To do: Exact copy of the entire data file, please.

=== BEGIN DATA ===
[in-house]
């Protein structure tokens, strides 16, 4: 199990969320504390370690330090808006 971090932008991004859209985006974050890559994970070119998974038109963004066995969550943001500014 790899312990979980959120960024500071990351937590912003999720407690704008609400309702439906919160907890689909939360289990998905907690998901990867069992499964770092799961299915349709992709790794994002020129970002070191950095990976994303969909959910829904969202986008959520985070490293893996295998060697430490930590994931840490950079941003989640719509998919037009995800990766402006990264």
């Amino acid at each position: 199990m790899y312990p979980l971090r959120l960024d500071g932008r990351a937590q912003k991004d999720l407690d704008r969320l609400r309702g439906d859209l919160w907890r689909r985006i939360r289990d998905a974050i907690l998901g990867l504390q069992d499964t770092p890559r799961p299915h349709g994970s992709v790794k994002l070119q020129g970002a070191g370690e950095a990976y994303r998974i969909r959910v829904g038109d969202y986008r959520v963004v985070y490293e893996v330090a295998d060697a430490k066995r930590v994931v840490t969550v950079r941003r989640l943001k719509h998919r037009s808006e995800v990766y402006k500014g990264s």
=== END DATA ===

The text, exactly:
[in-house]
């Protein structure tokens, strides 16, 4: 199990969320504390370690330090808006 971090932008991004859209985006974050890559994970070119998974038109963004066995969550943001500014 790899312990979980959120960024500071990351937590912003999720407690704008609400309702439906919160907890689909939360289990998905907690998901990867069992499964770092799961299915349709992709790794994002020129970002070191950095990976994303969909959910829904969202986008959520985070490293893996295998060697430490930590994931840490950079941003989640719509998919037009995800990766402006990264």
């Amino acid at each position: 199990m790899y312990p979980l971090r959120l960024d500071g932008r990351a937590q912003k991004d999720l407690d704008r969320l609400r309702g439906d859209l919160w907890r689909r985006i939360r289990d998905a974050i907690l998901g990867l504390q069992d499964t770092p890559r799961p299915h349709g994970s992709v790794k994002l070119q020129g970002a070191g370690e950095a990976y994303r998974i969909r959910v829904g038109d969202y986008r959520v963004v985070y490293e893996v330090a295998d060697a430490k066995r930590v994931v840490t969550v950079r941003r989640l943001k719509h998919r037009s808006e995800v990766y402006k500014g990264s």